Optimal Sliding-Mode LFC with high penetration of variable Distributed Energy Resources

  • Maksymilian Klimontowicz

Student thesis: Master's Thesis


Frequency stability in the conventional electrical power systems is highly dependent on the active power management. During each second of power system operation active power demand changes in a random way. Some loads are being connected while others are disconnected. This operation create mismatch between generated and consumed power. From the load point of view, frequency sensitive devices like engines or clocks require quasi constant frequency to work properly. Power losses in the transmission system are frequency dependent, e.g. hysteresis and eddy currents in transformers . At the generation side, it is essential to prevent rotor angle from exceeding maximal threshold values; thus avoiding generators becoming out-of-step. There is also a third aspect, which is dictated by interconnection between power system areas. Tie line power flow is determined by contracts between utilities so within the interest of both sides it is crucial to maintain tie - line power flows as scheduled. In reality frequency regulation problem comes down to the adjustment of power outputs from generating units within strictly determined time. Many control techniques like sliding model control or robust control were proposed to solve the load frequency control problem. Sliding mode control is one of the nonlinear control techniques which provide outstanding performance over transients state and is claimed to be robust over noises and uncertainties. Moreover, current optimization methods and high performance computers allow engineers to solve complicated linear and nonlinear problems. Heuristic based genetic algorithm optimization is utilized in this work. This thesis presents a comparative study of conventional and new sliding mode control approaches towards load frequency problem. Sliding mode control is nonlinear and robust technique which reveals robustness and can be easily applied as compensator to conventional secondary frequency control loop. The aim of the new control strategy implementation is to improve transient performance of the power system. Optimal controllers are applied to the three area generalized system model and two – area nonlinear power system model to validate designed control strategies. Finally distributed energy resources are introduced to show that proposed structure outperforms conventional techniques.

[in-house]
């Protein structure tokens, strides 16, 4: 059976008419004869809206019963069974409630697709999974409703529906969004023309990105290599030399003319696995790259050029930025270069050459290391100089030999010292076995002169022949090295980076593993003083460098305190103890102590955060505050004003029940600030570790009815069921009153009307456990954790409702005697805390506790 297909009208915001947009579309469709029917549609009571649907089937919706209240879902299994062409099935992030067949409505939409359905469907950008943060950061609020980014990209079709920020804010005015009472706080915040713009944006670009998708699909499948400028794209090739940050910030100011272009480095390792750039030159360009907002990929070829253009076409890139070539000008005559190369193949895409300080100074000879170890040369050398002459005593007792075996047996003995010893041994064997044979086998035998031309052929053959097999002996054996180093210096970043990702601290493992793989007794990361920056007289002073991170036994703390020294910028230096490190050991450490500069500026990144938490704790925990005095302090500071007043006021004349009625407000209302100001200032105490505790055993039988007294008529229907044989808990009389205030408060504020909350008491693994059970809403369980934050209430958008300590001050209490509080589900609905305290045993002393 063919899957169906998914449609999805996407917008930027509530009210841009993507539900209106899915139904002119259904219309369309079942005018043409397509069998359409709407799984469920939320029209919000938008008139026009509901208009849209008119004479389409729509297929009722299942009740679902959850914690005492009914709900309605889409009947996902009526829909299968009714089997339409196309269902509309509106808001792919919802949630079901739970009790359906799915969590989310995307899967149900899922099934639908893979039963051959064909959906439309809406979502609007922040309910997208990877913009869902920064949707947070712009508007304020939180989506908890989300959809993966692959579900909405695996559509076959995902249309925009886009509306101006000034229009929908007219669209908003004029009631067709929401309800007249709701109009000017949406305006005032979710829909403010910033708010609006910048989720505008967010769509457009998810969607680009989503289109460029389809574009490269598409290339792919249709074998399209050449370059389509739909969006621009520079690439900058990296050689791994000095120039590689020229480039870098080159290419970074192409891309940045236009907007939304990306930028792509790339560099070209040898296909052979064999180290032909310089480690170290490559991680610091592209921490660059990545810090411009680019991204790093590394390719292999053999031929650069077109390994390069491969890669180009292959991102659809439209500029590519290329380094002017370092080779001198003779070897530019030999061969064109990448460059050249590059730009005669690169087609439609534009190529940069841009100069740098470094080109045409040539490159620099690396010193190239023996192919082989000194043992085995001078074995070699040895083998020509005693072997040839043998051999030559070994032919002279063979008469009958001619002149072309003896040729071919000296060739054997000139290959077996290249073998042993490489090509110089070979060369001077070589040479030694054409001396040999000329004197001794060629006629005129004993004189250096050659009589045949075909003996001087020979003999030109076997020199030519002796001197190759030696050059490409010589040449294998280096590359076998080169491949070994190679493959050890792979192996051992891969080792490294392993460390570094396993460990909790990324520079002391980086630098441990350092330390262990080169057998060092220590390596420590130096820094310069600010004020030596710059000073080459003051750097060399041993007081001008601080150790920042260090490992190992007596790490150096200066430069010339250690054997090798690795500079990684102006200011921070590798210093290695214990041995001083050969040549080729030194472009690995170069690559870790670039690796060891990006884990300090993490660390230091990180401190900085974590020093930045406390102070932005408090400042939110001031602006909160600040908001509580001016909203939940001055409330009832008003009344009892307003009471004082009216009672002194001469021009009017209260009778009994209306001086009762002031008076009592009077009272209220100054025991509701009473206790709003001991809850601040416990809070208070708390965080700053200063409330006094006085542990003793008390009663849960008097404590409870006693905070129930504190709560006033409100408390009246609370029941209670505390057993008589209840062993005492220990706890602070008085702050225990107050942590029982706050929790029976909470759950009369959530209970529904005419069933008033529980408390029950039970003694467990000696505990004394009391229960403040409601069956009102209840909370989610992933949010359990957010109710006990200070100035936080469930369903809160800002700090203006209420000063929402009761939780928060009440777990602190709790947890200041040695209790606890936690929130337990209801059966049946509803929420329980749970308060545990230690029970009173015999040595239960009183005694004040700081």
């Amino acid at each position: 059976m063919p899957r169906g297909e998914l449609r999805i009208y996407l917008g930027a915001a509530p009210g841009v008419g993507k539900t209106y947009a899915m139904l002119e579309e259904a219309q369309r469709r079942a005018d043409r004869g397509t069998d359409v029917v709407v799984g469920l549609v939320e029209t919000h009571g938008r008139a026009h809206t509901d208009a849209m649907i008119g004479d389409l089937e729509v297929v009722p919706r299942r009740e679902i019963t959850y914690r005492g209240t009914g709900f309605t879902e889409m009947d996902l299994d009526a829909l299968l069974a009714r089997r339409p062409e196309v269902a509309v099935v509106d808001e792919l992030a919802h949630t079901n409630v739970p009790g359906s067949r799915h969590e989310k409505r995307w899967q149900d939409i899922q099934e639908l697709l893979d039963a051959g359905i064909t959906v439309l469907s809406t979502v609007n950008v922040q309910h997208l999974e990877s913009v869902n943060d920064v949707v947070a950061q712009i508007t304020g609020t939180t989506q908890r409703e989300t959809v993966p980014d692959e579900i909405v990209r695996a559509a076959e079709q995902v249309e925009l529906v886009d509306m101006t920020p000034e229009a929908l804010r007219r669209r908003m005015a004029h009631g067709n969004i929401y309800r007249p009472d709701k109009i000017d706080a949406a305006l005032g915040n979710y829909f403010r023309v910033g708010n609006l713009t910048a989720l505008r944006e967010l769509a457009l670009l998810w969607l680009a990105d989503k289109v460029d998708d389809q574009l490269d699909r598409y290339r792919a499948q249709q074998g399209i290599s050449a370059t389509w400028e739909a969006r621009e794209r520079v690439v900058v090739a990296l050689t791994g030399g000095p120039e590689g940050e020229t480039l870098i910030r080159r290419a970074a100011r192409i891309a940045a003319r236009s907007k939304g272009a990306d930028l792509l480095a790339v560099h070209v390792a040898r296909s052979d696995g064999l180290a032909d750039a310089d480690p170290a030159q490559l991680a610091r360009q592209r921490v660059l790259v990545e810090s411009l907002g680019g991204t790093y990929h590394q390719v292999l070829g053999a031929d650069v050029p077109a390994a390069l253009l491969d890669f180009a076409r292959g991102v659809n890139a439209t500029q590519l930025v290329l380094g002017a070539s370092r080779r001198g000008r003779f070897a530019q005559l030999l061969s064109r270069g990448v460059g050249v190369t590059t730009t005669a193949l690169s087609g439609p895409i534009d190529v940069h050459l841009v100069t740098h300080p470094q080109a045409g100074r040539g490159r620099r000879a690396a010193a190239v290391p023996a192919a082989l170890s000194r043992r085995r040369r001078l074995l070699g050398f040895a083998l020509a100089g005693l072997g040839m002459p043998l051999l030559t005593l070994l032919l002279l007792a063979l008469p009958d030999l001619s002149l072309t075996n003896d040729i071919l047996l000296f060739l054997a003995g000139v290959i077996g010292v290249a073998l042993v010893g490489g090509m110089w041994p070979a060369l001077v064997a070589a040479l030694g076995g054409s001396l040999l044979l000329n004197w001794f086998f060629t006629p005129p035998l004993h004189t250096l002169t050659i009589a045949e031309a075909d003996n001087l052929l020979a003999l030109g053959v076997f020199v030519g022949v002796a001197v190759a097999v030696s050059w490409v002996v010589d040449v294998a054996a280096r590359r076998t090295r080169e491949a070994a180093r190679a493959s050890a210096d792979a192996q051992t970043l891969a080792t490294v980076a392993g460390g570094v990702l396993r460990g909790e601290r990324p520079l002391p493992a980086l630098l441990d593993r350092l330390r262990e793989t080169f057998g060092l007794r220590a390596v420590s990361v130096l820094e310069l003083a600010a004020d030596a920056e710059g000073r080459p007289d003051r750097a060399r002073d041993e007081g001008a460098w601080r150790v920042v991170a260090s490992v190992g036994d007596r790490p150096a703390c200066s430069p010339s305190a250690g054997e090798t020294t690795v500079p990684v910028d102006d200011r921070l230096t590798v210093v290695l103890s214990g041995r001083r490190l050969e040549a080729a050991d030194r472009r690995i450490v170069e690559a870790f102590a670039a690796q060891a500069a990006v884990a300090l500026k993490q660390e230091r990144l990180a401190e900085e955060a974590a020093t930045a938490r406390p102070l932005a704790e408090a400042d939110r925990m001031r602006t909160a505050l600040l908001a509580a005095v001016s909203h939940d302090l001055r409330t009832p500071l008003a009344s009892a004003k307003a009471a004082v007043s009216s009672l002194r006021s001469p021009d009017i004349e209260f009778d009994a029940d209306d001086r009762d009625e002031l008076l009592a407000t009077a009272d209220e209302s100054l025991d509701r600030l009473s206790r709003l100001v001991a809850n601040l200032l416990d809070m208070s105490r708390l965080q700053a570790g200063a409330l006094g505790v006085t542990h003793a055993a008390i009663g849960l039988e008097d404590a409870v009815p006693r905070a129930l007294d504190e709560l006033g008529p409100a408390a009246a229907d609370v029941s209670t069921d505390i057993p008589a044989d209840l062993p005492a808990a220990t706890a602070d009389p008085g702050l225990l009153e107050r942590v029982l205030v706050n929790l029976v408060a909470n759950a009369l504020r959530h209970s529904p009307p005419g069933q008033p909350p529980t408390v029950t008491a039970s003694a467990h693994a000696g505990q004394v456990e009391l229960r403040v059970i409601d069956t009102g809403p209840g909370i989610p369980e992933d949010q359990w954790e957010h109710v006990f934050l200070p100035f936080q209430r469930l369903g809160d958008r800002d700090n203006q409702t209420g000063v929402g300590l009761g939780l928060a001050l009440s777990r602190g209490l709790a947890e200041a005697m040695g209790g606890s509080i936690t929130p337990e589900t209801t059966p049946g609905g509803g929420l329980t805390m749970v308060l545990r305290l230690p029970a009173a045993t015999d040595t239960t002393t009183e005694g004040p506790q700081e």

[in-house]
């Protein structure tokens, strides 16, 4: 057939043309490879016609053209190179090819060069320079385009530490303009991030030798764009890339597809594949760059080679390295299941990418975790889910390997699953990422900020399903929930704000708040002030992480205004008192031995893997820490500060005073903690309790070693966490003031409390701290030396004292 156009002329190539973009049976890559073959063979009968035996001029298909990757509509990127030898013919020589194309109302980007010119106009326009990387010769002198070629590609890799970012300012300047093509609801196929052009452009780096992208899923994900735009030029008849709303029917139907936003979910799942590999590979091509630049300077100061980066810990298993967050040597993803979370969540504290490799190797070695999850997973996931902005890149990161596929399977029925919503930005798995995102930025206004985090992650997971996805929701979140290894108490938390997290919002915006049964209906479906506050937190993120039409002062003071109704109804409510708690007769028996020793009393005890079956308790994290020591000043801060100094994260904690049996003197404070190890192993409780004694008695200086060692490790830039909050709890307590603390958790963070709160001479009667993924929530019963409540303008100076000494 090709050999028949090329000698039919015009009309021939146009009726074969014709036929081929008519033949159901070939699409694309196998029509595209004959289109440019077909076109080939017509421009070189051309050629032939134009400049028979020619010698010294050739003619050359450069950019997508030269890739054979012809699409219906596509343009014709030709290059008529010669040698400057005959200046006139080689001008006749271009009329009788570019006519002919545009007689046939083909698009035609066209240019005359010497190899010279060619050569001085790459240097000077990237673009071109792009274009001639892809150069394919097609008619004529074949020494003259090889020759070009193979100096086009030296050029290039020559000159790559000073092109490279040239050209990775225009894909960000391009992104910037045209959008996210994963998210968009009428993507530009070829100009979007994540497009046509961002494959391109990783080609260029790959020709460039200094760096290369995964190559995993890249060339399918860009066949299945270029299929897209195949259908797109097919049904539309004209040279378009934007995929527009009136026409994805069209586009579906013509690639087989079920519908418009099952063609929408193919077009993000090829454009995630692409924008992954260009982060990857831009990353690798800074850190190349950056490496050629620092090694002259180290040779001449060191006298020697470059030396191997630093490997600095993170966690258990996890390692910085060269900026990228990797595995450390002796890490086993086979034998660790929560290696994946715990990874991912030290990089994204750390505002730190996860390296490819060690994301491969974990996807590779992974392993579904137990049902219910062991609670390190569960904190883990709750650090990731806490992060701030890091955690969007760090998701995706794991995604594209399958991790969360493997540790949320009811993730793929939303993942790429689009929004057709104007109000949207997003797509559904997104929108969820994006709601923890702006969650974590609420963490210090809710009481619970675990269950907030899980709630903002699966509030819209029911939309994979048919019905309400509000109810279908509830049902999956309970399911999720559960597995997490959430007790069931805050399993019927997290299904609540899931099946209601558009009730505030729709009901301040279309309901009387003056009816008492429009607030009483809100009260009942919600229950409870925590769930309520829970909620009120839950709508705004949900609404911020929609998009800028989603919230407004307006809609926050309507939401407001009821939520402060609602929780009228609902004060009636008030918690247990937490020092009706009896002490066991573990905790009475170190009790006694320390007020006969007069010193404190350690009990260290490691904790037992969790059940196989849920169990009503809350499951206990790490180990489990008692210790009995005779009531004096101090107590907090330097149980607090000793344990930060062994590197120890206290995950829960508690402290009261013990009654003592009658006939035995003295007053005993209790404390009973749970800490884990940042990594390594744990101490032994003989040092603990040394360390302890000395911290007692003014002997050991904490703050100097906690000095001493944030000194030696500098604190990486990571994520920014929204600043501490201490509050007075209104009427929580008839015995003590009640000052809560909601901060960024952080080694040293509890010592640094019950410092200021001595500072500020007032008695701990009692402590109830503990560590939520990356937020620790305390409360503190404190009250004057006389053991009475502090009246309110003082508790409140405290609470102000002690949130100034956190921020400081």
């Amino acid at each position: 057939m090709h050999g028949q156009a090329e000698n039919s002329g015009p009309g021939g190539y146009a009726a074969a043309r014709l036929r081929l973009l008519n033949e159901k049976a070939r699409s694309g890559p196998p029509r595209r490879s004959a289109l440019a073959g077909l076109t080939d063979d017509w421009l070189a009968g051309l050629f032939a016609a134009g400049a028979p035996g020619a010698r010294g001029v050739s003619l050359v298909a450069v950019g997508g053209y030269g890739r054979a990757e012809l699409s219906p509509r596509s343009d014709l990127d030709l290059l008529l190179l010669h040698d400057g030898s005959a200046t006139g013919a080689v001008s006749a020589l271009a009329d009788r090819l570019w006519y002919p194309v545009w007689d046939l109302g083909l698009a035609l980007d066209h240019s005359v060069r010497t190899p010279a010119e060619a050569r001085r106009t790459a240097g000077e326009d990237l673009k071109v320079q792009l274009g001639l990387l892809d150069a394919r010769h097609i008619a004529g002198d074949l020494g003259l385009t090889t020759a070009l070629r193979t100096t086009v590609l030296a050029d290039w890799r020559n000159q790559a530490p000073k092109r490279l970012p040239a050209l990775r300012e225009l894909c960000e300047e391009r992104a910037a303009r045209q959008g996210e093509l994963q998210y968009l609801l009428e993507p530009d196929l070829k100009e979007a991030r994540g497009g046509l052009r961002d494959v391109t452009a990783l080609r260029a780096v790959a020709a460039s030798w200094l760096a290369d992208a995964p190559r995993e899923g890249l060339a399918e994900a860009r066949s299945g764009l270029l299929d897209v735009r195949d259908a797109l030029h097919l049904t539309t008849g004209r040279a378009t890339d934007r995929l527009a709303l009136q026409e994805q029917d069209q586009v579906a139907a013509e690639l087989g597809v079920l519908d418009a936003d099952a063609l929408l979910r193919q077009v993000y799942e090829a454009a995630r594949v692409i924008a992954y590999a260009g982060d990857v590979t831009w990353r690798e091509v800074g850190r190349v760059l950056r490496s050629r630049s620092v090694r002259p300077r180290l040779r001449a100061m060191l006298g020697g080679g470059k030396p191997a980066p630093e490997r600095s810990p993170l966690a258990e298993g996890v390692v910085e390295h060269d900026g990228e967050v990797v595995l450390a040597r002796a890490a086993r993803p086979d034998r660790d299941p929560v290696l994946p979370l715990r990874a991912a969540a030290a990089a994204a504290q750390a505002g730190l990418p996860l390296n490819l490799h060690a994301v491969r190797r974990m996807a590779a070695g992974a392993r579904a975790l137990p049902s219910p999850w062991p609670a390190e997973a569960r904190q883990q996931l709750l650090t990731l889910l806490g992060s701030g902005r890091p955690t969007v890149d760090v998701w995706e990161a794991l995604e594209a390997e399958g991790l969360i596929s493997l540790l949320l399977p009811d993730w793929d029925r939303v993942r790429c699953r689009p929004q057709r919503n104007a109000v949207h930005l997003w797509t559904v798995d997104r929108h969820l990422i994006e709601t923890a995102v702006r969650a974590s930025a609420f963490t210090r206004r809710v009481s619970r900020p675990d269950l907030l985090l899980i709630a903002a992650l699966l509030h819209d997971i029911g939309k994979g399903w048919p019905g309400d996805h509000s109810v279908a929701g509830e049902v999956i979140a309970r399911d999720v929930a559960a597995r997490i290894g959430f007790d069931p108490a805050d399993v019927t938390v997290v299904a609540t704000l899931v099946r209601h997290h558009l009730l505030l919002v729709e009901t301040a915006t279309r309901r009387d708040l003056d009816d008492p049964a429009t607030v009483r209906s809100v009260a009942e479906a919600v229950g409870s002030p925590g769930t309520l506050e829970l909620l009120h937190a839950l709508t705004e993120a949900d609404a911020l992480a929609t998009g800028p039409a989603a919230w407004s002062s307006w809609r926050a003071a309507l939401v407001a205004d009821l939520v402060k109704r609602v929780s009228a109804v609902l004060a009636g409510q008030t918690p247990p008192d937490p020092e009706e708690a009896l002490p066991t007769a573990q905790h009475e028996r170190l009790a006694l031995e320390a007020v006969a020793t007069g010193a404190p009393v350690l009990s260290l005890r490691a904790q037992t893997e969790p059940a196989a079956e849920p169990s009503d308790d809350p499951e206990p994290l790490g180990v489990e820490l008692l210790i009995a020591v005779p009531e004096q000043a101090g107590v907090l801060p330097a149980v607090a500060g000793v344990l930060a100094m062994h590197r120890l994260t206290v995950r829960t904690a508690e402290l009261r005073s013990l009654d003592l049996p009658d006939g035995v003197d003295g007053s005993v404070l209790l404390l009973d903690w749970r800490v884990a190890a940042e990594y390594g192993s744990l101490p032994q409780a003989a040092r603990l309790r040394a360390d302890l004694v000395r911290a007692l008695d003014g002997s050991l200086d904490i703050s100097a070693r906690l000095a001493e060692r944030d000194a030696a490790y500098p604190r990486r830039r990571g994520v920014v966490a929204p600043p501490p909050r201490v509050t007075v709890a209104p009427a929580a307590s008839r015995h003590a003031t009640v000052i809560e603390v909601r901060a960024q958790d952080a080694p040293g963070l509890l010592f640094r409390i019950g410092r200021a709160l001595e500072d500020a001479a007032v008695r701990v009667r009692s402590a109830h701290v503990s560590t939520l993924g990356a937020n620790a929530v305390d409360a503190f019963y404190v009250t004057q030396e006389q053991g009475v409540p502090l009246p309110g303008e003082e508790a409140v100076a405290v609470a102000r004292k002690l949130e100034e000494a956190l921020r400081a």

Date of AwardMay 2015
Original languageAmerican English
SupervisorAmer Al Hinai (Supervisor)


  • Distributed energy resources
  • electric power systems
  • power generation
  • transmission systems
  • electric transformers
  • Power output
  • optimization methods
  • electric load frequency.

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